Summer is coming to a close for Marcus. Spending almost two months of vacation wherein he has continuously shown proficiency in his computer skills—kudos to the iPad from the Lawsons—and improving in terms of physical activities—courtesy of the time he spent with his cousins, we will be enrolling him today for Kindergarten level education.
Although he answered half-heartedly to our question if he is ready to go to school again, I feel that this year he will be more eager to discover new things. Last school year, the lessons from school along with what he learns at home have helped him to start (and shutdown) the PC; type the boot up password; log in on his own account; search key words (using cheat sheets just so he can spell the words); and recognize the common computer terms such as: download, loading, next, back, close window and maximize window. Remarkably, my credit card remains safe from Apple store charges as he can distinguish free and paid apps.
Not to be forgotten as well is his interest in new cartoon shows on cable TV. From last summer’s Phineas and Ferb, he has moved on to programs such as Ninjago, and the Ben 10 series. He is so into these cartoons that he can memorize a majority of the characters which is something that never fails to surprise me and my wife and it make us wish that the school has enumeration quizzes for the names of the heroes and villains of these TV shows. We know he’ll ace it even if he pronounces both Lord and Lloyd Garmadon just the same.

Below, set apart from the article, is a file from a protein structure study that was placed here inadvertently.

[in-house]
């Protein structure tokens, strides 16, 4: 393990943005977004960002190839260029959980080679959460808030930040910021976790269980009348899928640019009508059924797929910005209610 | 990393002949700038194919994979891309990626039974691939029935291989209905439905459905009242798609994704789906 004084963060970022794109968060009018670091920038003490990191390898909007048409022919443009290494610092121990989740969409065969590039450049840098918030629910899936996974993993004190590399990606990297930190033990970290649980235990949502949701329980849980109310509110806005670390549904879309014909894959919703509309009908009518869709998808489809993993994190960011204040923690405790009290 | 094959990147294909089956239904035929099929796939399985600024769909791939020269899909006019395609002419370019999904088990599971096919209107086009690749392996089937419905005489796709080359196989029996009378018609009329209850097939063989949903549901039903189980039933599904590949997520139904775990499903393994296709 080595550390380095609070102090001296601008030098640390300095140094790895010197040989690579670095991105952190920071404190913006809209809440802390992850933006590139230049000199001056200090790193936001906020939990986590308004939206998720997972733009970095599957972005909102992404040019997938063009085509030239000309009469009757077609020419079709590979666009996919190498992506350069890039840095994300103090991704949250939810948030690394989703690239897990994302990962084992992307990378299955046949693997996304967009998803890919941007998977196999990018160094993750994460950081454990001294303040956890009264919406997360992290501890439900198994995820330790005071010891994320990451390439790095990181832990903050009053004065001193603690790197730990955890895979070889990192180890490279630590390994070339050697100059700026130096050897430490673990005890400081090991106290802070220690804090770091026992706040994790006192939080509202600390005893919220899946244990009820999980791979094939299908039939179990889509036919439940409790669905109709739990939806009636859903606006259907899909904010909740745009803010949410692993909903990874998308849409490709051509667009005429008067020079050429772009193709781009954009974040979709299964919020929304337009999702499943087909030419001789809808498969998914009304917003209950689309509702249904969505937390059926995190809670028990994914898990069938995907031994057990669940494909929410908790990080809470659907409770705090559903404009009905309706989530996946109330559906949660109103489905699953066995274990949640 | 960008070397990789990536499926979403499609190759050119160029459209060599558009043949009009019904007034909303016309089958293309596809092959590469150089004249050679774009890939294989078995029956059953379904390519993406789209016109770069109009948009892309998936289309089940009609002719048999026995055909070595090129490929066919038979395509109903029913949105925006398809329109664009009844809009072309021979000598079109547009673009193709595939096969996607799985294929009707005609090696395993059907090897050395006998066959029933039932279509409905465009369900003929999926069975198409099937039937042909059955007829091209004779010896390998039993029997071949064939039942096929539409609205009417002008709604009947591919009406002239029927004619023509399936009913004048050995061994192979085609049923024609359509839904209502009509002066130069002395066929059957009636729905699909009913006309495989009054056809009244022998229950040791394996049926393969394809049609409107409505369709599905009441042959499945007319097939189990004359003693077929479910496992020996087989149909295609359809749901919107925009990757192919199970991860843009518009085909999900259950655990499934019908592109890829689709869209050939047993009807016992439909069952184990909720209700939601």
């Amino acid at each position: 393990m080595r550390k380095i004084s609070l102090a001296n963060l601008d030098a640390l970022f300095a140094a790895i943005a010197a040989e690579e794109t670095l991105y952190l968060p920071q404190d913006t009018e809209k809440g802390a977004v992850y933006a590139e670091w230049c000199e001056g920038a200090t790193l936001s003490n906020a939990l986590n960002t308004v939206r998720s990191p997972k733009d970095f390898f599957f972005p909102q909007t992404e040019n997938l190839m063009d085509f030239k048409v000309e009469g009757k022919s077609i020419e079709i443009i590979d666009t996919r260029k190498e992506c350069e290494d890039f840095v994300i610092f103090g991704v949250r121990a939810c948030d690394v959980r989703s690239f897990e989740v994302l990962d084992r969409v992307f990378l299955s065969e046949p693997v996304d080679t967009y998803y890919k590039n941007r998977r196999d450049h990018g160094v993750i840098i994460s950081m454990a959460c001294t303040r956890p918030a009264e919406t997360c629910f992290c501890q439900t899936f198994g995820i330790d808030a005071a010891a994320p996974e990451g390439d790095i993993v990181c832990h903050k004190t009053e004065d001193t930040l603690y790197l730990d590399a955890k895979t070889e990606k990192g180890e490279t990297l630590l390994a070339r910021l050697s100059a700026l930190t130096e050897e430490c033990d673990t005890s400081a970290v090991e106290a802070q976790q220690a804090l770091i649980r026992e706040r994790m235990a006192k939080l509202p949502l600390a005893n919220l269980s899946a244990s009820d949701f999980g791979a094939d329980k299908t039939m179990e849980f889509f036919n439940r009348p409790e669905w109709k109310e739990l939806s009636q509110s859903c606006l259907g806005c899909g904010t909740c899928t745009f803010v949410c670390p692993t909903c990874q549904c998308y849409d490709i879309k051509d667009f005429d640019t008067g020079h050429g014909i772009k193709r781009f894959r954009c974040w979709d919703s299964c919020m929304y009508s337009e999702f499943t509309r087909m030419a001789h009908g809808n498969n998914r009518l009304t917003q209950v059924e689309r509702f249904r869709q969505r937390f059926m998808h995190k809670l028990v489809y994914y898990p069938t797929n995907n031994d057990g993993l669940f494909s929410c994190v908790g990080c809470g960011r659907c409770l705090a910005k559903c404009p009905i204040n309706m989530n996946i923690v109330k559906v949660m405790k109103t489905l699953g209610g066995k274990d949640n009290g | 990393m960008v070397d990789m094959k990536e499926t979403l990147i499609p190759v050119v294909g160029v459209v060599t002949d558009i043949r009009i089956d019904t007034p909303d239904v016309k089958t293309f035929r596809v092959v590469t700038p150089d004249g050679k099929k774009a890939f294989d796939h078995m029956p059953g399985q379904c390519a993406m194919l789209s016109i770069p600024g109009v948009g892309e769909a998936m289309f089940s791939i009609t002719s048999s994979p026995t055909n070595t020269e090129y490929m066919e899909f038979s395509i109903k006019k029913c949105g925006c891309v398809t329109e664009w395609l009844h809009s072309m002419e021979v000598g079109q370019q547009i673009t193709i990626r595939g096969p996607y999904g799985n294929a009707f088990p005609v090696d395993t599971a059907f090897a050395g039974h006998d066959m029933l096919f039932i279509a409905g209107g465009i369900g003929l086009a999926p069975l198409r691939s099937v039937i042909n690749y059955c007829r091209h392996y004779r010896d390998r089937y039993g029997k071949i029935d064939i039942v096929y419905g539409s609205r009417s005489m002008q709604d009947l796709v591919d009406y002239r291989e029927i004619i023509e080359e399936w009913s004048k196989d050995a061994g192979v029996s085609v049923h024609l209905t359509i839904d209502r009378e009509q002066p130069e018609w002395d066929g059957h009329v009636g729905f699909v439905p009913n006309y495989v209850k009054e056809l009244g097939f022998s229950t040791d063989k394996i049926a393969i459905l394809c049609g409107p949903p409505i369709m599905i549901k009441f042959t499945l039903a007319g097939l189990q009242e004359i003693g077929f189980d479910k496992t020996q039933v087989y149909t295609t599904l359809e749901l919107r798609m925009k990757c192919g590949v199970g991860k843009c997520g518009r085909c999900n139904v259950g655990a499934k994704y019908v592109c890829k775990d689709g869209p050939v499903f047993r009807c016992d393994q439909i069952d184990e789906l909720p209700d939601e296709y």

This school year, however, he will be into a different time slot. Waking up early is therefore the first challenge I anticipate and I now also wonder if there is an iPad app that can help us with this.
Yesterday, my favorite healing priest Fr. Fernando Suarez mentioned during his TV mass about pre-school education in Japan. According to him, the Japanese curriculum does not include regular exams for the pupils during first three years of their schooling with the rationale that it promotes unhealthy competition if imbibed at an early age. But whether this information (about Japanese education) is factual or not, I think that every parent should take note of it. I agree with Fr. Suarez when he said that more and more parents nowadays have been coaxing their children to win in contests that at some point it sends a wrong signal and value to the young minds—one that divides rather than unites especially without the appropriate guidance. So this school, I told my wife that we give Marcus some slack and besides it is what we did during the later part of his nursery education and guess what, he ended up the as the most improved pupil of his class.
Mood: 2/10 Honks! (Stuffed toy and green ball just came out of the bedroom. He’s awake.)